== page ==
Snow is in the forecast, and that means one thing: time to ski and ride. Here’s our 2017 guide to Northern Michigan intermediate ski resorts for your alpine adventure.
Go next level this winter by trying something new. The ski hills in Northern Michigan also happen to deliver some of the best vistas in the state. Whether it’s weaving through stands of birch trees, hemlocks and red pines or taking advantage of on-property experiences, there are enough activities to spend every weekend on the slopes without getting bored.
In addition to being well within driving distance of some of Michigan’s best beer (Short’s Brewery, Bellaire), Shanty Creek boasts a vibe worthy of weekending. The dueling piano bar action at Ivan’s on Saturday afternoon provides a perfect family-friendly pit-stop between runs, and live bands are booked every Friday and Saturday night, all winter long. With three lodging options on property—the groovy alpine charm of Schuss Village, the sophistication and Lake Bellaire views of Summit Mountain, or the ski-in/ski out ease of Cedar River—finding the right fit is simple.
One of the coolest things about this place is getting to choose from two separate hills. Summit Mountain is the resort original and remains a great (and inexpensive) spot for skiers still content with about a dozen runs, couple chairlifts, and a magic carpet. Magic carpets are the game changer for those learning to ski: picture an airport luggage conveyor, except with people going uphill. People also flock to Schuss Mountain, which definitely has some steeps. It also boasts plenty of long, winding runs for any ability level to love.
Crystal Mountain definitely means business when it comes to celebrating the winter season. In addition to 102 skiable acres (48 percent of the resort’s 58 downhill slopes are intermediate), there are also four glade areas and four terrain parks. A great demo ski rental program helps riders looking to up their equipment game. Demo rentals mean getting to test multiple pairs of skis; one day’s worth of demos runs $50, or $30 for three hours. Like what you tried? The resort offers a $50 deduction on purchasing demo skis.
Located just 28 miles southwest of Traverse City, Crystal is an easy cruise from downtown’s shopping and dining. It’s totally doable to have a hearty breakfast at TC’s Patisserie Amie and be on the slopes by lunch. However, it’s also worth hunkering down at the hill, especially since the resort honors its winter groove well beyond the slopes. Hop on a fat tire bike to soak in the silent beauty of a snow-socked forest via six miles of groomed, snow-packed trails. No bike is no problem; rentals are available daily, and guided trail rides run every Saturday at 2 p.m. ($19). Adding to the snow-fueled fun are 18.5 miles of Nordic trails, scavenger hunts, bonfires, sleigh rides and ice skating (even with a dedicated space for hockey fans).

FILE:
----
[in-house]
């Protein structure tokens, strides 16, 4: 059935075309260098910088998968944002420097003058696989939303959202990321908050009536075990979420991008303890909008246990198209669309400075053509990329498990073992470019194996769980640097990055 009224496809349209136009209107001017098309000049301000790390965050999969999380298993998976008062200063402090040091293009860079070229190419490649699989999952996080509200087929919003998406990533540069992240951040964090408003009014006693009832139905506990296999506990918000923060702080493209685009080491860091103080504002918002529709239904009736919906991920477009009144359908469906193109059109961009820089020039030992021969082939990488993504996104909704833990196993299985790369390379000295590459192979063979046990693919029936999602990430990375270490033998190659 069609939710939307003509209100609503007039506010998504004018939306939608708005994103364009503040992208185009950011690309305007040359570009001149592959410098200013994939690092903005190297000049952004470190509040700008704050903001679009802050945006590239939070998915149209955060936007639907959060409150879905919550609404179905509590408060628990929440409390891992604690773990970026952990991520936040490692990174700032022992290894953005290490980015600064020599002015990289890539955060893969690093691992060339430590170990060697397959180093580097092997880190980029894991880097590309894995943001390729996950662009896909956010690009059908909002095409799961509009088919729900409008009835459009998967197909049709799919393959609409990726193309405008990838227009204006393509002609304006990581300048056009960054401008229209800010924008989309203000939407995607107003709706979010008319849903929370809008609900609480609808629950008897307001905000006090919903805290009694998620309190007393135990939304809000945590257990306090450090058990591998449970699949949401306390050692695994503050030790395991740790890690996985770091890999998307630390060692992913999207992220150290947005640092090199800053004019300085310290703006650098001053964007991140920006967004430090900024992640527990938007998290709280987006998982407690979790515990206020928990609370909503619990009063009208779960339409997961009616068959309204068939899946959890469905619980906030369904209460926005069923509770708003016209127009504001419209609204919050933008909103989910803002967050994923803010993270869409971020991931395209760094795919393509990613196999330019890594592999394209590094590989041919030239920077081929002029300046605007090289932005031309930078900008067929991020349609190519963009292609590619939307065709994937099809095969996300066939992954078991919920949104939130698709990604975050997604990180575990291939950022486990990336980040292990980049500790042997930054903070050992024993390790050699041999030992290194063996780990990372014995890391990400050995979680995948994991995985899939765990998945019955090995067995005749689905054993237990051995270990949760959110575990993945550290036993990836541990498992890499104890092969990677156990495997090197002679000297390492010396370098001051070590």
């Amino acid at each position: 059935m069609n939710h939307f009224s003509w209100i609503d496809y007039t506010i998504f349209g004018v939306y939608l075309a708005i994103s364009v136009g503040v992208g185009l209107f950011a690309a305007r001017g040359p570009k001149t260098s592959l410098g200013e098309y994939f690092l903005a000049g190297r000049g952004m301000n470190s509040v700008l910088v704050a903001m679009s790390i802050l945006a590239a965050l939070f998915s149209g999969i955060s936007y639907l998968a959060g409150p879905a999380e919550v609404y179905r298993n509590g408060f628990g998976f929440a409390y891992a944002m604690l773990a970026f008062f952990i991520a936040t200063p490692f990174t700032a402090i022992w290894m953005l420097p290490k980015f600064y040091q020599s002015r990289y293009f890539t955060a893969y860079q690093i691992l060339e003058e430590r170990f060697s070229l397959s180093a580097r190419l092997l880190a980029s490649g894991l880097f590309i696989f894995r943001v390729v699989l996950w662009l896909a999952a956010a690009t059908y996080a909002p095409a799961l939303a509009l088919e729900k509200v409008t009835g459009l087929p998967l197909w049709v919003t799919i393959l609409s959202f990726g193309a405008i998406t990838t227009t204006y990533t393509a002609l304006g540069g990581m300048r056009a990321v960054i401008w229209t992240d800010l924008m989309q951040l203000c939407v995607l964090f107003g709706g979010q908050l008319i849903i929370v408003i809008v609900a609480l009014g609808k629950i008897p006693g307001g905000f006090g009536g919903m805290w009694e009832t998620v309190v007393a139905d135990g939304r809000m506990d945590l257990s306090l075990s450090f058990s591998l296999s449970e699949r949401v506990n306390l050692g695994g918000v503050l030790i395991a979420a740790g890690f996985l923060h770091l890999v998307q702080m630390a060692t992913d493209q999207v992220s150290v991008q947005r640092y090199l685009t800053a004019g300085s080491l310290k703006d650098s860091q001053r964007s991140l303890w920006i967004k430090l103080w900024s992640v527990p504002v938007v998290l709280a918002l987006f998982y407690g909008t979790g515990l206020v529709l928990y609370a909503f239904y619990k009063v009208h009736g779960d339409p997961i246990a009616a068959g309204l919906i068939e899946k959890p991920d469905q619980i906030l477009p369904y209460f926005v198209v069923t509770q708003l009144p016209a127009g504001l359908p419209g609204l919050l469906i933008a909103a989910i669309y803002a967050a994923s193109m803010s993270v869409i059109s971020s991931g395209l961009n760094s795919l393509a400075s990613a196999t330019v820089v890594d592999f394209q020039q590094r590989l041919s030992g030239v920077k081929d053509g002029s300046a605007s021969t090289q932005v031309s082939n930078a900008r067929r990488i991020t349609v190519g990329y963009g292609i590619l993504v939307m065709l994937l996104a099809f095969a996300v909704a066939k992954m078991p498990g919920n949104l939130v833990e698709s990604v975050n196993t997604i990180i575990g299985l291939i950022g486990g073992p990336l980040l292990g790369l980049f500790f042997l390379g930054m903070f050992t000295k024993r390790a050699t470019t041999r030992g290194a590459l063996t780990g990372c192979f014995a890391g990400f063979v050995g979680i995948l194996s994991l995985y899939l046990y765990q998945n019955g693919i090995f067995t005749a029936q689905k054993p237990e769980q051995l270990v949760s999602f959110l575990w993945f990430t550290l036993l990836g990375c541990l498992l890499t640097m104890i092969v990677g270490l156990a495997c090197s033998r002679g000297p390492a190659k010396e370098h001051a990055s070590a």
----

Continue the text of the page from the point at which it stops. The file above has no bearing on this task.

Going from good to great in the span of a single weekend is within reach at Boyne Highlands, just east of Harbor Springs. Thanks to the resort’s famous SnowSports Academy, skiers can hone techniques, brave new tricks, or finally conquer that first black diamond. There’s an extra special clinic for women this season when the Highlands brings in Lisa Densmore, a former U.S. ski team member known for her coaching skills. The clinic is geared toward intermediate to advanced skiers, and the weekend (February 10–12) includes video analysis, boot fitting, and après-ski fun.
Hit up the resort’s Adventure Center (two words: winter ziplining) once you’re off the slopes. Spend a couple of hours flying above the ground along the state’s longest zipline, or saddle up for a horseback ride through the resort’s extensive trail network. A Saturday evening kids club is an added win for families looking to divide and conquer during the dinner hours. Little ones get to party in the snow, play games and eat pizza, while their parents can enjoy grownup versions of fun in the main dining room, Slopeside Lounge or Zoo Bar.
Blue Square Tip: Carve out enough time to do more than just ski. Lots of resorts offer free activities beyond the standards like a heated pool, and resort websites highlight upcoming events, such as ski races with great raffle prizes or community festivals.
Kate Bassett is news director at the Harbor Light newspaper. Her first novel, Words and Their Meanings, is available in bookstores and on the web. All photos by Erik Olsen. Thanks to Boyne Highlands for hosting the Ski North photo shoot.